Dear Attorney Tully: When is the best time for an individual to do his will and/or estate planning? I am a 63-year-old, divorced man with three adult children. I have a few minor health issues, but am otherwise in pretty good health. I have beneficiaries under my IRA and my insurance policies, and I have joint checking and saving accounts with my son, who is my Power of Attorney. However, I only have a modest estate. Do I need to do a will? I haven’t done any planning. Do I need to do some planning and, if so, when should I start?
Answer: You absolutely need to do planning. At different estate planning seminars I attend, I hear the expression: “I’m going to do my will tomorrow.” So many times in our elder law practice, we see individuals who truly could benefit if they only spent a bit of time planning their estate. Not only could their assets be protected, but also because it will ease the burden on their family if a health care crisis should hit. In fact, one of the greatest gifts you can give your family is having your financial and legal affairs in order.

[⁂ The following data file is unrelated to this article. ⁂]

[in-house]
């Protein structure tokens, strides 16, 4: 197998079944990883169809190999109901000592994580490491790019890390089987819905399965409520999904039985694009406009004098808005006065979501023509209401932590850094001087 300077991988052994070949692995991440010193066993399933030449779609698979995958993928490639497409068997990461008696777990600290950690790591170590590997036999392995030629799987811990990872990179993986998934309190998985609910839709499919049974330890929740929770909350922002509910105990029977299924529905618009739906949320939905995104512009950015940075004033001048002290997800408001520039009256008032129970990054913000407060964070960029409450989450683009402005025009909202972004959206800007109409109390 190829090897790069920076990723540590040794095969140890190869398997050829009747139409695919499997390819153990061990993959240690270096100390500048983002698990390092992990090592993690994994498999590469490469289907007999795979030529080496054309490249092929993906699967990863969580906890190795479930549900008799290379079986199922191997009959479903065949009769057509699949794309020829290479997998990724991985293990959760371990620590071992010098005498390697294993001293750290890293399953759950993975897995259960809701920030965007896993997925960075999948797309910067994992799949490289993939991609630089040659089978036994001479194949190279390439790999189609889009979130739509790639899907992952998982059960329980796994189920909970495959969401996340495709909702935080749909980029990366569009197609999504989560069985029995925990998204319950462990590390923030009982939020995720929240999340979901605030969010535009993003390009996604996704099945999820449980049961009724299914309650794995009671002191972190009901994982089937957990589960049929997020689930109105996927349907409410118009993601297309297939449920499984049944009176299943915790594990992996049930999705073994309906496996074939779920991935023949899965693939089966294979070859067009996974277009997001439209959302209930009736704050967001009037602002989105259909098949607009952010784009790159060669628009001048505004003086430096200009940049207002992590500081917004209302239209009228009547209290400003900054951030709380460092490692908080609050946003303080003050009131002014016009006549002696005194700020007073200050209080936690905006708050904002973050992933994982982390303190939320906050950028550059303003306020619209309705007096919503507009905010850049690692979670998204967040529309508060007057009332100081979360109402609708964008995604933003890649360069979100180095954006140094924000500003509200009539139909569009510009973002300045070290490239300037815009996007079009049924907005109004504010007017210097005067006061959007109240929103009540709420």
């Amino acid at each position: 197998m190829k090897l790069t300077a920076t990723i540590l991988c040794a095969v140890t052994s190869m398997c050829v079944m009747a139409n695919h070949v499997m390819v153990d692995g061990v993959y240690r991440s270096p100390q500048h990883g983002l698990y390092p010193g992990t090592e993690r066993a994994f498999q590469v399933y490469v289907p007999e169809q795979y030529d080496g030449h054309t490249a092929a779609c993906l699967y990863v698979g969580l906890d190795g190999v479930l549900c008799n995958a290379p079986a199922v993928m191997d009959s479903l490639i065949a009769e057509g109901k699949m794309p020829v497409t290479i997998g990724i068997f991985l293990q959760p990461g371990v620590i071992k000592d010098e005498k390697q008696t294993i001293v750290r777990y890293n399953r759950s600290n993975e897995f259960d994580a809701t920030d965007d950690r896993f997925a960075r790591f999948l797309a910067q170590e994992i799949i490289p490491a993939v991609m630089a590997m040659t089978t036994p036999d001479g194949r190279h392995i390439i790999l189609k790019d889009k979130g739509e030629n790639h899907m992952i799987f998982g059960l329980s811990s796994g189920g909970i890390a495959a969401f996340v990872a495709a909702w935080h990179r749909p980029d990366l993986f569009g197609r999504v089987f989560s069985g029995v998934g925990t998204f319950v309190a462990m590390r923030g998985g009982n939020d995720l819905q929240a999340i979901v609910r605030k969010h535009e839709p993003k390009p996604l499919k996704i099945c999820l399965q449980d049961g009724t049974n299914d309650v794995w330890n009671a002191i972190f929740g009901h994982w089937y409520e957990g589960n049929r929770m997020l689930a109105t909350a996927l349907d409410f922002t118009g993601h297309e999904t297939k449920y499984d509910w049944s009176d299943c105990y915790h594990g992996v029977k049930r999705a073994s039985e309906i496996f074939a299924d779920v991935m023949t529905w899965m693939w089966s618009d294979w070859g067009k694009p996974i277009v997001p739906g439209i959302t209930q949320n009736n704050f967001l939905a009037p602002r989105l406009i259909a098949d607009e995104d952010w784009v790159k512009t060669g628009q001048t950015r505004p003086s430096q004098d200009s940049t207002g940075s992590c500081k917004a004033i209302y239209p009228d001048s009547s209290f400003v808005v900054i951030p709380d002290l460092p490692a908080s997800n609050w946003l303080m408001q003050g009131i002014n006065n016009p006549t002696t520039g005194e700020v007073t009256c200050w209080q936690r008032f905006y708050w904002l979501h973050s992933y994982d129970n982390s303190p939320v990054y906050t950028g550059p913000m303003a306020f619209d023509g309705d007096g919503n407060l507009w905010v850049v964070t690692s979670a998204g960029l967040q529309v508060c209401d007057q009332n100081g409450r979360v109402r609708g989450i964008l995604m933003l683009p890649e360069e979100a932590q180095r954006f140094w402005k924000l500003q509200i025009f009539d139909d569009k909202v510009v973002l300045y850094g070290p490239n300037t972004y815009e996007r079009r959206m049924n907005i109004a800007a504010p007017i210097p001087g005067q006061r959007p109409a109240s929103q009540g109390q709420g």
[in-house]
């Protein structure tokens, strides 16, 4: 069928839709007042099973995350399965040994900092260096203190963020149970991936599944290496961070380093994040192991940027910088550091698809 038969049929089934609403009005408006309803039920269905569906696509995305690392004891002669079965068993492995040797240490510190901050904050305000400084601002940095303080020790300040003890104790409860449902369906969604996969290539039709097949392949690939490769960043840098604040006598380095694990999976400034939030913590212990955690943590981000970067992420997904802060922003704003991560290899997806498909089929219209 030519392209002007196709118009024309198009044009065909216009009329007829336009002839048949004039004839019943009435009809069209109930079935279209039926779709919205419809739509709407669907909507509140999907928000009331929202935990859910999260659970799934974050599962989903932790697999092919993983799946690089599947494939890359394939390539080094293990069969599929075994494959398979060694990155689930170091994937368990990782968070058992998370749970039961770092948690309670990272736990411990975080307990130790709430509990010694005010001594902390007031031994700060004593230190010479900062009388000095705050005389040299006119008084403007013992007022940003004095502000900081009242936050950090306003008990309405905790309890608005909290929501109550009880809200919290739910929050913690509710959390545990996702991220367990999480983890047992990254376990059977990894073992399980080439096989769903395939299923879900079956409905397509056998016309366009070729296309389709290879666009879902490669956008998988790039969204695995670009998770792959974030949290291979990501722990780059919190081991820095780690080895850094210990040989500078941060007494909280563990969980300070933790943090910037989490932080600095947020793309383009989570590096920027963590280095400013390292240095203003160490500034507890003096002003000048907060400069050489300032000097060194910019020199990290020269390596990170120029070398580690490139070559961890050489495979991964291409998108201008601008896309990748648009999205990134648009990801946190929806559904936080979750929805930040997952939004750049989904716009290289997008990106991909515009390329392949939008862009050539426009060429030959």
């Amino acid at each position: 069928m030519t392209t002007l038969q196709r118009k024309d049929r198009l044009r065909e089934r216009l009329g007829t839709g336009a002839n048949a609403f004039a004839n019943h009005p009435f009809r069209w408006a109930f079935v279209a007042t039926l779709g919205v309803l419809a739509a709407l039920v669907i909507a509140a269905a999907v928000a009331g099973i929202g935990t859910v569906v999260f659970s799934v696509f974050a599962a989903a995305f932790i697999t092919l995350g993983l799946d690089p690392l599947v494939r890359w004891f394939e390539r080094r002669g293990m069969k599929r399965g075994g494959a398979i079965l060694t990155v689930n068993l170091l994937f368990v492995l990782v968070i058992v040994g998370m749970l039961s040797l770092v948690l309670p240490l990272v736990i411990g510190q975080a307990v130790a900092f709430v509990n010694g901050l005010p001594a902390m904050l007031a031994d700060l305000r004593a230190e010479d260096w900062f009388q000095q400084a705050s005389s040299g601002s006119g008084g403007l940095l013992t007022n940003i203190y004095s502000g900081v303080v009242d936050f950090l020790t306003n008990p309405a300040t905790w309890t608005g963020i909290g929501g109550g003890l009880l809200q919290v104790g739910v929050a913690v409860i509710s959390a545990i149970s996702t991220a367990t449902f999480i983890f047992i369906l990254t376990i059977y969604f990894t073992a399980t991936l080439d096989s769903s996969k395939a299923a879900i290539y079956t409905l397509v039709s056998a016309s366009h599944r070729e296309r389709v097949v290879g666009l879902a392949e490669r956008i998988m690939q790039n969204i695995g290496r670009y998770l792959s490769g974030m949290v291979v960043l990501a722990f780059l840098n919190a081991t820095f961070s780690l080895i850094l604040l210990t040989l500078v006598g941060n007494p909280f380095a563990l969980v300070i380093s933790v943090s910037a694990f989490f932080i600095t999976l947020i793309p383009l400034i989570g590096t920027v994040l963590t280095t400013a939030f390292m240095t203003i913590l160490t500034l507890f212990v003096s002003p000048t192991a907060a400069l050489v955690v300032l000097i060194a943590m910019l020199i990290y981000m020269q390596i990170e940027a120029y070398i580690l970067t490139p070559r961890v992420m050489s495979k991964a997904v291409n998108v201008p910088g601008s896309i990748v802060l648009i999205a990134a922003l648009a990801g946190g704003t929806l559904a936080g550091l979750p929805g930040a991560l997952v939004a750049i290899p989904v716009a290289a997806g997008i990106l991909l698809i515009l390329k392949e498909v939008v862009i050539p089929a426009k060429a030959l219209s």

When we talk about estate planning and asset protection planning, the saying, “He who hesitates is lost,” may be appropriate. In light of the recent budgetary crisis in our state, I am concerned that it will become more difficult for an individual to qualify for Medicaid benefits.
It is entirely possible that laws regarding asset protection will continue to get more and more difficult. By acting in advance, you may be “grandfathered” in under much more favorable laws. Black’s Law Dictionary defines “grandfather clause” as “an exception to a restriction that allows all those already doing something to continue doing it even if they would be stopped by the new restriction.”
Therefore, should the Medicaid laws become more restricted in terms of who may qualify, you may not have to abide by the more restricted laws, allowing you to legally act as if you were still under the old rules for qualifying for Medicaid.
Therefore, it is wise to get all of your ducks in a row as early as possible, with the hope that you will be is a position to take full advantage of Medicaid benefits, should the need arise. So it is imperative that you do planning now.
Attorney Daniel O. Tully is a partner in the law firm of Kilbourne & Tully, P.C., members of the National Academy of Elder Law Attorneys Inc., with offices at 120 Laurel St., Bristol www.ktelderlaw.com .